Republican budget plan. Voting 247-181, the House sent the Senate a GOP bill (HR 1363) to fund the military through Sept. 30 while funding the rest of the government through April 15 with $12 billion in spending cuts. The bill also barred the District of Columbia from using its own revenue to fund abortions.

    A yes vote was to pass the bill.

    Voting yes: Charles W. Dent (R., Pa.), Michael Fitzpatrick (R., Pa.), Jim Gerlach (R., Pa.), Tim Holden (D., Pa.), Frank A. LoBiondo (R., N.J.), Pat Meehan (R., Pa.), Joseph R. Pitts (R., Pa.), Jon Runyan (R., N.J.), and Christopher H. Smith (R., N.J.).

    Voting no: Robert E. Andrews (D., N.J.), Robert A. Brady (D., Pa.), John Carney (D., Del.), Chaka Fattah (D., Pa.), and Allyson Y. Schwartz (D., Pa.).
    I thought Michael Tomasky’s comments here on that ridiculous DC vote were spot-on (and if Tim Holden really had any integrity, he would just make it official and change his party affiliation once and for all).
    Democrats' budget plan. On a vote of 236-187, the House blocked a bid by Democrats to bring an alternative to HR 1363 (above) to a vote. Their measure was a "clean" continuing resolution that would keep the government fully in operation for another week but contain none of the spending cuts or policy riders in the underlying GOP bill.

    Because HR 1363 was debated under a closed rule that barred amendments, Democrats used this procedural route to seek a record vote on their competing plan for averting a government shutdown at midnight April 8.

    A yes vote opposed the Democratic alternative.

    Voting yes: Dent, Fitzpatrick, Gerlach, LoBiondo, Meehan, Pitts, Runyan, and Smith.

    Voting no: Andrews, Brady, Carney, Fattah, Holden, and Schwartz.
    This was probably another reason why Boehner, Cantor and company eventually went along with the last-minute vote to avert the shutdown last Friday. They would have looked stupider than usual if our troops had foregone payment, in addition to other myriad hardships across the board, if there had been both a shutdown and a failure to pass this “clean” resolution.
    Paying U.S. troops. Voting 191-236, the House defeated a bid by Democrats to ensure no loss of military pay during a government shutdown. The motion was offered to a Republican bill (HR 1363, above) that contains the same guarantee. Depending on the duration of a shutdown, service personnel could have one or more paychecks delayed until after the government resumes full operation. Though U.S. troops ultimately would receive full pay, the chance of civil servants recouping missed paychecks would depend on later congressional decisions.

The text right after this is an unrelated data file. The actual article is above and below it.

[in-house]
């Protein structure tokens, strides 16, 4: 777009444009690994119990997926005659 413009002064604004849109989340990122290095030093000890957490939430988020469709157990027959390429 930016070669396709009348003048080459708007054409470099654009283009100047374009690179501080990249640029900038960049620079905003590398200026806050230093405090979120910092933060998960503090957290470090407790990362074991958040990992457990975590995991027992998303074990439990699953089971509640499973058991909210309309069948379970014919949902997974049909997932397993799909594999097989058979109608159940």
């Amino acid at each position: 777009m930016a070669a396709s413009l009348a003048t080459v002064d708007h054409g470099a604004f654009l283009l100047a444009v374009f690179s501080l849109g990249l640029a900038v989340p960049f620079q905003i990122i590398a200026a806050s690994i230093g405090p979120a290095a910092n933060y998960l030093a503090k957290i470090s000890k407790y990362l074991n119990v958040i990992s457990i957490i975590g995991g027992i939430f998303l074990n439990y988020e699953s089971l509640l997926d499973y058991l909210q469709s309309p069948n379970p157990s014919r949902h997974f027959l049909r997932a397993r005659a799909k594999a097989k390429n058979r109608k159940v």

A yes vote backed the Democratic motion.

    Voting yes: Andrews, Brady, Carney, Fattah, Holden, and Schwartz.

    Voting no: Dent, Fitzpatrick, Gerlach, LoBiondo, Meehan, Pitts, Runyan, and Smith.
    As I’ve previously noted on other votes, remember this one when the Repugs wrap themselves around the flag on Memorial Day, July 4th, and Veterans Day.
    Greenhouse gases, climate change. Voting 255-172, the House passed a bill (HR 910) denying the Environmental Protection Agency authority to regulate greenhouse-gas emissions associated with climate change and challenging the science upon which those regulations are based. The Senate (below) defeated a similar measure.

    A yes vote was to pass the bill.

    Voting yes: Dent, Fitzpatrick, Gerlach, Holden, LoBiondo, Meehan, Pitts, Runyan, and Smith.

    Voting no: Andrews, Brady, Carney, Fattah, and Schwartz.
    Another disgusting vote by Holden in the Repugs ongoing non-jobs agenda (with climate change denialist Mikey The Beloved doing his duty on behalf of his puppet masters).
    Climate-change science. Voting 184-240, the House defeated an amendment to HR 910 (above) stating that Congress accepts the EPA's "scientific findings that climate change is occurring, is caused largely by human activities, and poses significant risks for public health and welfare."

    A yes vote backed the amendment.

    Voting yes: Andrews, Brady, Carney, Fattah, Holden, and Schwartz.

    Voting no: Dent, Fitzpatrick, Gerlach, LoBiondo, Meehan, Pitts, Runyan, and Smith.
    So Holden votes to not allow the EPA the ability to regulate greenhouse gas emissions…but then votes in favor of an amendment stating that climate change is occurring? Geez, at least be consistent in your wingnuttery, willya?